I went back to my desk to pick up Rourke. So, a possibly modified 9mm bullet, Dan wasn’t sure, but he also wasn’t the kind of guy to just blurt out whatever came into his head, he was methodical and if he said something it was because there was a high degree of certainty that it was correct. Where did that leave me? Pretty much in the same place I started out in: fucked. I didn’t really know anything new, but what I knew didn’t point me away from my professional hit theory. I’d have to humor uncle Harry about his gang shit, though it just didn’t make any sense to me, but I’d be looking really hard at my professional hit angle.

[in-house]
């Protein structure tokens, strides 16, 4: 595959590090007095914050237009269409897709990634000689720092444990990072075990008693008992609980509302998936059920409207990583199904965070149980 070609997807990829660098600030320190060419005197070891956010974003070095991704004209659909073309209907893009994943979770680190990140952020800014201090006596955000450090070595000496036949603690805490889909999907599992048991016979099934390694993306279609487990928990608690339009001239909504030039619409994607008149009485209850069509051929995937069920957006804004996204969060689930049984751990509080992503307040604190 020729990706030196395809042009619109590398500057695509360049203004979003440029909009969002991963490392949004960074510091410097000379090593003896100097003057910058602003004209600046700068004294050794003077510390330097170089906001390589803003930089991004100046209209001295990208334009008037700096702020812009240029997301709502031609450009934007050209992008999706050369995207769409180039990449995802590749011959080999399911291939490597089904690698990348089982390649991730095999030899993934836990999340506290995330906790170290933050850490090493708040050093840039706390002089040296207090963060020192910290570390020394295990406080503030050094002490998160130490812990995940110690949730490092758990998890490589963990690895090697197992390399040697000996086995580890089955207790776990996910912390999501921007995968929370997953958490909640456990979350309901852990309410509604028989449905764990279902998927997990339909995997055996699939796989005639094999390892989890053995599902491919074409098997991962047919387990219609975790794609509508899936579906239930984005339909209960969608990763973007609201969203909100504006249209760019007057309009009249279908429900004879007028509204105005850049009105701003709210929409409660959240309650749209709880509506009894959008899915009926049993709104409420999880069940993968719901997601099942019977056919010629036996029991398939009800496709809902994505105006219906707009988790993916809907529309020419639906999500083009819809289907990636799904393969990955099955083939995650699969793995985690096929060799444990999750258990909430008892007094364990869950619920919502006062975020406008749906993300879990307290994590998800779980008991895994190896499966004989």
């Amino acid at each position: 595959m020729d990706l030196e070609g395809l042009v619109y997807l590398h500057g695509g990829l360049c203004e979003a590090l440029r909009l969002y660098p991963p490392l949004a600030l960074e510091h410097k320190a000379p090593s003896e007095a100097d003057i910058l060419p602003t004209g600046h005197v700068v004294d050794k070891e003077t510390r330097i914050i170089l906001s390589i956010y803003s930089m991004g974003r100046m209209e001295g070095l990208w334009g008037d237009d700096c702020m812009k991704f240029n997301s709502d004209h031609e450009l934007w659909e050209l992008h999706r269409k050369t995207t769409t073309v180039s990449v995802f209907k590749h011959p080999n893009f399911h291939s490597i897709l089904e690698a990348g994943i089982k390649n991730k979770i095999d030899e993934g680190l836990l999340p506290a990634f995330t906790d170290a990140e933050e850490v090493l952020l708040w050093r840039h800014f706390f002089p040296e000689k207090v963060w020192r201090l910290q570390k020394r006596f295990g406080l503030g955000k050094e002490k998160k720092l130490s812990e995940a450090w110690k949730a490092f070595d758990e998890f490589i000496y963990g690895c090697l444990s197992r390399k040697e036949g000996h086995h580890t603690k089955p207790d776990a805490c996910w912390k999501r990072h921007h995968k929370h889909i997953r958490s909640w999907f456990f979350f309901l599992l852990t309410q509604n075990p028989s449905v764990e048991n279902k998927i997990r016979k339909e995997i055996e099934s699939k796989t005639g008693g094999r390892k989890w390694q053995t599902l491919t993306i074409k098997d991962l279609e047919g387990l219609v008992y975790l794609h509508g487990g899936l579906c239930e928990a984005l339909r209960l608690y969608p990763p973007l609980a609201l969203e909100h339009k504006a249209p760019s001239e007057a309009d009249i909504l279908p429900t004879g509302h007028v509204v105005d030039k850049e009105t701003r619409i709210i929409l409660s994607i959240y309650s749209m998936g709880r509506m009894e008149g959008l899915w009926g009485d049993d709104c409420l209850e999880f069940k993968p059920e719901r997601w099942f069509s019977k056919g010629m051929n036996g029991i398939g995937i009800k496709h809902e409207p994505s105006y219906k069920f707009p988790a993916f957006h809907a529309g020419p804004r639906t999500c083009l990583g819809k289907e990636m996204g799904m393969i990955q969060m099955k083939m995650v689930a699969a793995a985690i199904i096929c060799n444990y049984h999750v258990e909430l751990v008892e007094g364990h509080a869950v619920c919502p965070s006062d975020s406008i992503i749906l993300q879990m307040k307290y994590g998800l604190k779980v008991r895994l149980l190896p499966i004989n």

Oh well, compromise was the cornerstone of any relationship, right?

The Tip

So I had a possibly modified bullet or a strange Russian caliber, I needed some more data on this whole thing, Dan said he couldn’t (or wouldn’t) help me. I considered going to Chang, he was an expert in firearms but most of his knowledge came from the virtual world, I needed someone who knew about guns in the real world and I thought I had just the man for it.